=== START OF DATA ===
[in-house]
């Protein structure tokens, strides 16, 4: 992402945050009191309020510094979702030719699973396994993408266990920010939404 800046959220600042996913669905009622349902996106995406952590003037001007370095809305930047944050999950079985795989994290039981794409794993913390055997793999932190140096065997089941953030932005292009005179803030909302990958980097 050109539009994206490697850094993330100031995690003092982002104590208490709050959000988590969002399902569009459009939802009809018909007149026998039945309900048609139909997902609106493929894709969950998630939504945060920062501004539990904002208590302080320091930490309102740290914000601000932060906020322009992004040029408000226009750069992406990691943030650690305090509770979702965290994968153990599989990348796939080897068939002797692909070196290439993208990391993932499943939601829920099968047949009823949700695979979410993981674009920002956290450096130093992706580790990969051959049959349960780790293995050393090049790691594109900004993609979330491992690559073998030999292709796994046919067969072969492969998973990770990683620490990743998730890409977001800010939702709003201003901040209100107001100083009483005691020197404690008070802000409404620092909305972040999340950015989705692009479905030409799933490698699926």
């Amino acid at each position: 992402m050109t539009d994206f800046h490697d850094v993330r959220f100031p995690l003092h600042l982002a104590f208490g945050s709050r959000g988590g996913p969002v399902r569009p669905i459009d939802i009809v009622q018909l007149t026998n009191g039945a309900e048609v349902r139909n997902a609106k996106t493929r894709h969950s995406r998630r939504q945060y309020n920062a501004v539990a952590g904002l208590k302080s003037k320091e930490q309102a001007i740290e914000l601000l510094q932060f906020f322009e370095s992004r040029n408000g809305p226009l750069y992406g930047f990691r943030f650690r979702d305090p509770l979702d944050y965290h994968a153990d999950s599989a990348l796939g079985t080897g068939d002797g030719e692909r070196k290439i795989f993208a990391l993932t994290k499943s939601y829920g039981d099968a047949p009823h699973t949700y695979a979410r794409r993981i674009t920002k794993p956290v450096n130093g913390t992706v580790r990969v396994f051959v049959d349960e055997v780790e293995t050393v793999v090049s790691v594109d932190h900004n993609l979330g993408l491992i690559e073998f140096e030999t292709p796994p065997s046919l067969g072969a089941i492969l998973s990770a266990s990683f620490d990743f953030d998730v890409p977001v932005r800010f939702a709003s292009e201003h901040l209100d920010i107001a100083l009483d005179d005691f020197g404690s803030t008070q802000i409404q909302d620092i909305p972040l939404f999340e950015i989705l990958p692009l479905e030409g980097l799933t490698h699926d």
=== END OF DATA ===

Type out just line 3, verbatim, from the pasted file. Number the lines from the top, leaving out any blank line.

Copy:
């Amino acid at each position: 992402m050109t539009d994206f800046h490697d850094v993330r959220f100031p995690l003092h600042l982002a104590f208490g945050s709050r959000g988590g996913p969002v399902r569009p669905i459009d939802i009809v009622q018909l007149t026998n009191g039945a309900e048609v349902r139909n997902a609106k996106t493929r894709h969950s995406r998630r939504q945060y309020n920062a501004v539990a952590g904002l208590k302080s003037k320091e930490q309102a001007i740290e914000l601000l510094q932060f906020f322009e370095s992004r040029n408000g809305p226009l750069y992406g930047f990691r943030f650690r979702d305090p509770l979702d944050y965290h994968a153990d999950s599989a990348l796939g079985t080897g068939d002797g030719e692909r070196k290439i795989f993208a990391l993932t994290k499943s939601y829920g039981d099968a047949p009823h699973t949700y695979a979410r794409r993981i674009t920002k794993p956290v450096n130093g913390t992706v580790r990969v396994f051959v049959d349960e055997v780790e293995t050393v793999v090049s790691v594109d932190h900004n993609l979330g993408l491992i690559e073998f140096e030999t292709p796994p065997s046919l067969g072969a089941i492969l998973s990770a266990s990683f620490d990743f953030d998730v890409p977001v932005r800010f939702a709003s292009e201003h901040l209100d920010i107001a100083l009483d005179d005691f020197g404690s803030t008070q802000i409404q909302d620092i909305p972040l939404f999340e950015i989705l990958p692009l479905e030409g980097l799933t490698h699926d």